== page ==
A few years ago Linux was only considered useful on internet servers and devices like network routers that connect households and businesses to the internet itself. Linux desktop systems were hard to use and only suitable for “nerds”, “geeks” and hardcore software developers.
These days (in 2020) that is no longer true. A Linux based desktop or laptop computer can sometimes be easier to use than a typical Windows or Mac computer. Not always but in many situations, it can often be simpler to get the job done with a Linux desktop.
Points For And Against Linux
First, we will list some good reasons to consider using Linux and then a list of what some folks would consider negative points.
- Free as in the cost to install and use Linux except for the time it takes to understand a different operating system.
- Free as in open source which means anyone is allowed to copy and modify Linux systems and give away the results, also for free (ideal for schools).
- Secure by default. Common viruses and trojans targetted at Windows computers will not run on a Linux system so virus checking software, in general, is not even needed.
- Privacy in that there are no self-interested direct upstream parties that want to hijack your personal information for commercial gain. However certain well known online social media providers will still track your online data.
- Efficient enough to run on a wide range of PC desktop and laptops released in the last 10 years and does not slow down from software bloat or promotional adware.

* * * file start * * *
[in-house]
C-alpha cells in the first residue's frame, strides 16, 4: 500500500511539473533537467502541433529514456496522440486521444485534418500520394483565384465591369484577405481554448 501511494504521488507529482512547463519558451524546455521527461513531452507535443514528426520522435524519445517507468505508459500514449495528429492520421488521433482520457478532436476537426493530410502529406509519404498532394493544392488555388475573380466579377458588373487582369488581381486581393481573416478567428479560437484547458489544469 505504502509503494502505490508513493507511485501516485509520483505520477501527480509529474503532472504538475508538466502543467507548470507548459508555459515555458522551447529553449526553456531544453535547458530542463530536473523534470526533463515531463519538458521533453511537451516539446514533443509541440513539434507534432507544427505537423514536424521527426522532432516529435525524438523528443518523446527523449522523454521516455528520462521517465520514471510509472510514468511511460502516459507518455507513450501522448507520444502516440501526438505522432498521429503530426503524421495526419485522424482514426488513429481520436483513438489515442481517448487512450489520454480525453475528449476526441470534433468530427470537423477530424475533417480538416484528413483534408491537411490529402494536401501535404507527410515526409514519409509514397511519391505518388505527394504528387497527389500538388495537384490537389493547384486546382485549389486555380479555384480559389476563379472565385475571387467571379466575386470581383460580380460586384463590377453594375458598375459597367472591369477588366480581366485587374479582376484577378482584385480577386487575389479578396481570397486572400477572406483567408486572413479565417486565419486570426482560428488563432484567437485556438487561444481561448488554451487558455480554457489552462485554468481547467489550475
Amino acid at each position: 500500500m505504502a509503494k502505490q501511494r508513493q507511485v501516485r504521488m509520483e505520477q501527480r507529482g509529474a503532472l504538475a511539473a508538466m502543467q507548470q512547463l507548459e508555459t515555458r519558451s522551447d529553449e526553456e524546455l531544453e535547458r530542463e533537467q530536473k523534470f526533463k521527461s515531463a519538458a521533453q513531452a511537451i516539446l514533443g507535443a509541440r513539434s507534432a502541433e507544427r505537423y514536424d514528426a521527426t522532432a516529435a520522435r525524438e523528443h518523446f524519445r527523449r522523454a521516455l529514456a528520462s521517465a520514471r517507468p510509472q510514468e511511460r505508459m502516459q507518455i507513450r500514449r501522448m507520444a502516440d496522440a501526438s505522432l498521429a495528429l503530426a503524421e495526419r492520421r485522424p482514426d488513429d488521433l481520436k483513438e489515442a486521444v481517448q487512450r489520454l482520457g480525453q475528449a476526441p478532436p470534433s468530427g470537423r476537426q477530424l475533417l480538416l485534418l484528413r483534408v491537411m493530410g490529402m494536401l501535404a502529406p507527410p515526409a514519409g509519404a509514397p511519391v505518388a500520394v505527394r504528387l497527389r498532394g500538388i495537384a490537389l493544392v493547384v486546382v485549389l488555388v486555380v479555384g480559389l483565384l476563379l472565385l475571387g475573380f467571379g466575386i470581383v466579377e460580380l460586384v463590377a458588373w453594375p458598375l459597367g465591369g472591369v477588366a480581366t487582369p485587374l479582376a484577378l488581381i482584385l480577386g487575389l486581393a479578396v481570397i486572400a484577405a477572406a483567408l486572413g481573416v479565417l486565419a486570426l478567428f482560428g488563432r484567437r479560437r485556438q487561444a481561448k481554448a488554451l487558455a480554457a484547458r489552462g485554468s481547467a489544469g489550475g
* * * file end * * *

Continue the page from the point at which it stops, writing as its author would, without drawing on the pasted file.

- Maintenance and updating the operating system and installed application packages is quite easy. New applications are just a click away without having to pay for them.
The above points summarise the main reasons why we prefer Linux so now let’s look at some negative drawbacks.
- Applications, a large range of high end professional creative and commercial business class software will not run on Linux. The native Linux equivalent software is often not up to the same standard and polish of some proprietary applications.
- Games, some of the best high-end AAA action games will not work on Linux and even though there is a huge range of games available they sometimes do not work as efficiently as on a PC or dedicated gaming console.
- Mediocre hardware and peripheral support. This is not so much the case these days and is steadily improving, but some obscure printers and external devices have little or no driver support.
- Fragmented software ecosystem because of the anything-goes nature of many aspects of Linux from a variety of different desktop options to multiple “distributions” and applications all trying to achieve a similar end result but ultimately just competing against each other.
- Support is provided, in most cases, by “the community” rather than a well-known single upstream provider. This can be a daunting prospect when a Linux user can’t call upon friends and family to help with simple problems.
The Not So Ugly Summary…
We could go on and add more pros and cons for using Linux, or not, but these are some of the most prominent points either way. If the initial positive points are of interest to you and you are not put off by the negatives then you either are already using Linux or may very well be a good candidate to install it on your secondary spare or even your primary computer. If so then feel free to contact us about how to go about installing Linux or how to get the most out of your Linux desktop when using our online Spiderweb services.